Hi Everyone, Ian Blaustein and Janice Dowell have independently told me that my book was being discussed on this blog, and I promised them I'd weigh in. Sorry for the delay. I haven't been a blogger (still using dial-up, the last in the universe!), but here goes. First off, thanks to Jussi for your review of my book in the NDPR. And thanks to everyone for discussing a topic that I raise in my book. Your comments are all very interesting and instructive. I should say that this issue (of members of dominant groups benfiting from certain practices that cause group harm to nonprivileged groups) came up in my book in the context of trying to pit morality against the worst kind of behavior. I was arguing in the chapter (5) that the traditional view of the skeptic, who contrasts morality with self-interest, would leave out certain kinds of behaviors that are in opposition to morality yet not necessarily motivated by self-interest. One example was the ways that various social practices advantage in the sense of privilege members of a dominant social group while disavantaging the members of another group. This is simply the phenomenon of oppression and its flipside, privilege. Those who benefit do not aim to satisfy their desires or preferences (making this not the typical case of self-interest v. morality), yet still benefit in an undeserved way (from nothing they have done) from the presence of an unjust system, benefits which are shared by all members of this social group. I used rape (and sexual harassment) as examples, where men enjoy systematic benefits in virtue of the systematic harms that women as a group suffer as a result of this practice, a practice which reflects and sustains women's oppression. Although I picked on rape (and SH) as examples, I believe that rape is just one practice among many that functions to harm women and privilege men. A device that many feminists have found useful to explain this phenonemon is Marilyn Frye's famous bird cage analogy (see the chapter on "Oppression" in her book, The Politics of Reality). Frye argues that oppression is much like a bird being trapped in a bird cage -- the individual lines of the cage are like the factors that function jointly to keep the bird/women in the cage/oppressed. The idea is to understand not just the lines themselves, but the way they are interconnected, to see how the forces of oppression work. Frye makes a huge point about having a myopic perspective on oppression, which is had when a person sees only one or two lines of the cage, and can't understand why the bird can't escape. This kind of perspective explains why some don't understand oppression: they are looking at just one thing, and try to fix it, and believe that if just that one thing is fixed, oppression will no longer exist. But the thing about oppression, Frye explains, is that it involves many factors, all of which are interrelated, and it doesn't end by fixing just one or two things (e.g., giving women equal pay to men). And the factors affect other factors, etc. In my book, I was talking briefly about the practice of rape and how it contributes to women's oppression. Since privilege is just the flipside of oppression (for every oppressed group there is a privileged group -- see Iris Young, "The Five Faces of Oppression," on this point), I pointed out some of the harms that women as a group suffer from the practice of rape, and some of the corresponding privileges (special kinds of benefits or advantages in that they are systematic -- and here a good thing to read is Alison Bailey's paper, "Privilege: Expanding on Marilyn Frye's Oppression," Journal of Social Philosophy) that men have because of the existence of this practice. And just as individual women might not experience the direct harms of rape by being themselves victims, many men do not expeirence whatever benefits a rapist might get, yet they still experience these systematic benefits from the existence of the practice of rape. This, I think, is what Jussi takes issue with. I agree that this is a bit nebulous, so let me explain. One way that women as a group are harmed (and each individual, in virtue of being a member of the group women, is harmed) by the practice of rape is that rape feeds the stereoytpe of women as being weak, helpless, and in need of protection. (For a good paper on this, see Ann Cudd's, "Rape, Enforced Pregnancy, and the Image of Woman," Phil Studies. For that matter, for an excellent analysis of oppression and how the factors feeding it are interrelated, see Ann's book, Analyzing Oppression (OUP 2006).) The presence of this stereotype harms women as a group by damaging the image of women, and this harm can lead to other harms, some of which factor into women's oppression. For instance, if employers believe that women are weak and in need of protection, they are probably more likely not to hire women for top positions or in the professions because they think they can't handle the job, or can't handle it as well as men can. Women then suffer economic harm, at least, from these decisions. You see how one harm can lead to another, and be represented as two interrelated lines on the cage of oppresion, to use Frye's analogy. The benefits that I'm thinking that men get from the practice of rape are also systematic in nature. If women are not hired for top positions because employers believe these stereotypes about them, then these positions get filled by men, giving men an economic advantage over women. Not every man, of course, so not each man will get a direct benefit. But the group men is seen as more competent in this regard, so they have the upper hand initially at least in getting these positions (and many do, as statistics about men and women in the workforce show). This is a privilege, a systematic benefit that men have vis-a-vis the harms women suffer from oppression. Some privileges, according to Bailey, are negative, some are positive. The negative ones are the absence of barriers, while the positive ones are the presence of additional perks. I like Peggy MacIntosh's paper on White Privilege. She lists 46 privileges that whites have vis-a-vis blacks. One is that you don't have to answer for your race, if you are white. Another is that you can show up late for a meeting and not have it be attributed to your race. I think these indicate an absence of a barrier. Another privilege whites enjoy is that they can buy flesh-colored bandages. This seems to be a positive privilege. Maybe some of the privileges that the group men have because of the existence of rape are positive, while others are negative. Maybe it's the negative ones that are more subtle and so not easily recognized. There was some conversation about how men really benefit from rape, and do rapists themselves really benefit. I agree that on an Aristotelian kind of picture, it's better for a person to have a good moral character, and this would mean not being a rapist! I think you'd have a better life if you were a morally disposed person than not. Classic Gauthier here, though maybe still hard to convince a skeptic (complicated by the fact that the benefits the rapist gets are ones that the group men get from the practice of rape being in place). But there are still these systematic benefits of certain practices like rape, and lots of people don't even think about them, or maybe focus too much on what a particular rapist might get out of his behavior. And it would be hard to show what rationality requires, if we take rationality to mean self-interest. This is the age-old question of why be moral. I don't know if this issue maps nicely onto a classic Prisoner's Dilemma situation. For one thing, as I've said, participating in systematic injustice (just by being a member of a dominant group, which one can't help) and benefiting from it is different from benefiting by satisfying one's desires or preferences. These need not be involved in benfiting from systematic injustice. Also, suppose the benefit that a rapist gets is power or dominance over his victim, and maybe over all women, if his act sends the message that "My kind is superior in worth to your kind" (see Jean Hampton's paper, "Defining Wrong and Defining Rape," for this view). Also, in a classic PD, we're making three comparisons: (1) whether the world with morality is better for each than the world without (I should think that the world without rape is a better world for each -- all people could flourish, etc.); (2) whether being disposed to being a rapist/immoral person is better for x than not being so disposed/being disposed to morality (here we'd think of the benefits of being a moral person); and (3) wehther acting immorally (raping) on the occasion was better for x than acting morally even if x has to make sacrifices from time to time (I'm not sure what to compare here in the rape case, because I'm not sure what direct benefits rapist actually get. They get power over their victim and women as a group, but this really manifests itself in the power they get from being a member of the group men, but they don't have to be the one carrying out the act to enjoy this power. And maybe we just need the threat of rape for this power to manifest itself, not the actual rapes. I'd like to think more about this, esp. in terms of the PD.) Some of the posts discussed the harms that women feel from the practice of rape. I like Janice's comments about this. I'd also recommend Susan Brison's paper, "Surviving Sexual Violence," in Violence Against Women (ed. Stanley French, Wanda Teays, and Laura Purdy). Brison discusses the after effects of her own horrendous experience. And on date rape, there's the classic article by Lois Pineau, "Date Rape: A Feminist Analysis," Law & Philosophy. This won a prize for best paper of the year in that journal. Thanks for all your comments! My book is really a book about moral skepticism -- about trying to spell out explicitly what we need to show in order to have a complete and successful defeat of the skeptic. It's informed by feminism, partly because I think that if we defeat the traditional skeptic we'll end up leaving out some cases of immorality, and the case of systematic benefits which need not entail immorality or any bad attitudes on anyone's behalf. I argue for broadening in some ways, and narrowing in other ways, the traditional picture of the skeptic, and I'm afraid I've argued that we need to show much more than on the traditional account (showing that rationality requires acting morally, even when self-interest and morality conflict) to defeat the skeptic fully. As if that wasn't hard enough to do!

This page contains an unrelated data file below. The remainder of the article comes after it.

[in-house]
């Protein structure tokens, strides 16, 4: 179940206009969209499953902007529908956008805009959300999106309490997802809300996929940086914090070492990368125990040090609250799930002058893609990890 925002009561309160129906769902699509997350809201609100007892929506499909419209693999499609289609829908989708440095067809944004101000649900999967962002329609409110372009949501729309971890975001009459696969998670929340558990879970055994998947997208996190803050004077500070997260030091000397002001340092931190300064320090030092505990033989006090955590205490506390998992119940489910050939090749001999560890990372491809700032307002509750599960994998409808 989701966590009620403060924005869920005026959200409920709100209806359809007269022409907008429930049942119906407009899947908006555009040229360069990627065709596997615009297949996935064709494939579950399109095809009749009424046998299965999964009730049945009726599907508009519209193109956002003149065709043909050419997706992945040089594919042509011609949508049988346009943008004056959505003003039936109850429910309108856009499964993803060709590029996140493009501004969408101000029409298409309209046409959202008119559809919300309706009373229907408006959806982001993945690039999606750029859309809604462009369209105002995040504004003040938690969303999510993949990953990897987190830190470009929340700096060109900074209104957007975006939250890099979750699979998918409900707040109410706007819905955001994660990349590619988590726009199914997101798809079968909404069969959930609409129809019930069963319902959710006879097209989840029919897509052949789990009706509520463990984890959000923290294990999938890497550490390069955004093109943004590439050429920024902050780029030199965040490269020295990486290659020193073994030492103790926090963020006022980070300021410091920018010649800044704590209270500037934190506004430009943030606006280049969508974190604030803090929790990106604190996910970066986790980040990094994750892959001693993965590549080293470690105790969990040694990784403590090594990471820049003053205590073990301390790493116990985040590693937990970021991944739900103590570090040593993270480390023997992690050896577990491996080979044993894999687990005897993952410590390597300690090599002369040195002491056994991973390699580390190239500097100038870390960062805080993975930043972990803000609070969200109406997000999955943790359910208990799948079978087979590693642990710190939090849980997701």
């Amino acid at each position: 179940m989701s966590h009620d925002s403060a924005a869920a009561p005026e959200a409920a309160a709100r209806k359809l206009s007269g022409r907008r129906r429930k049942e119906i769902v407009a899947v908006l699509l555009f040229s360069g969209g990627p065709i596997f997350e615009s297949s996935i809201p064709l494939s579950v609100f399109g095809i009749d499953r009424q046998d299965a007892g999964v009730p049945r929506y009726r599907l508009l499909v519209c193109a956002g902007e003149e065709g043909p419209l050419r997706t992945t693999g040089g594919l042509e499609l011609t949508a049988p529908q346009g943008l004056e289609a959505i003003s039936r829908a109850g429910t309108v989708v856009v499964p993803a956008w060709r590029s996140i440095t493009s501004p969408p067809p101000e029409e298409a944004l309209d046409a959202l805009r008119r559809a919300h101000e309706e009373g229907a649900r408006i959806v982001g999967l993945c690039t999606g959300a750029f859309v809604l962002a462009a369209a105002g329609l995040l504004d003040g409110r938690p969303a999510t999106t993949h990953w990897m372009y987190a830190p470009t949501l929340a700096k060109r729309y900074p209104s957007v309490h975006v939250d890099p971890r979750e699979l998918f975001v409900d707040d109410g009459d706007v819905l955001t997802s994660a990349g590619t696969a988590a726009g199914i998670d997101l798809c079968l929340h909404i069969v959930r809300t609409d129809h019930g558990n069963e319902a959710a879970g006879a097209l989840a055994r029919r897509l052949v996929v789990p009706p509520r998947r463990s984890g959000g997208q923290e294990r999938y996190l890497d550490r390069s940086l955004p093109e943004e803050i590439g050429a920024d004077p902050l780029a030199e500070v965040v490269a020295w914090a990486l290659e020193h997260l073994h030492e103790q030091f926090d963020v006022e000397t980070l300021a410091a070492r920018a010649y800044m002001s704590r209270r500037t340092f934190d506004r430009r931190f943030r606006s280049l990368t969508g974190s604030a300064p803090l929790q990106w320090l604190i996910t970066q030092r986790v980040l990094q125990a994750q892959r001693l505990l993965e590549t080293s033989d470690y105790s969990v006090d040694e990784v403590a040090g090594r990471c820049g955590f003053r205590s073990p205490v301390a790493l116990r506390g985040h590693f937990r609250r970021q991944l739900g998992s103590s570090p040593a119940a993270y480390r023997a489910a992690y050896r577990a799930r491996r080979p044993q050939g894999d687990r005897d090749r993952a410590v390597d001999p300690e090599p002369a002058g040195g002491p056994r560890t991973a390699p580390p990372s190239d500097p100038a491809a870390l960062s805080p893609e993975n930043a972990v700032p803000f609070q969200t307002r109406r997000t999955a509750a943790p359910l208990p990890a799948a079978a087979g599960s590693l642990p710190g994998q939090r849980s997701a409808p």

Toggle Commented Sep 7, 2009 on Not in My Interests at PEA Soup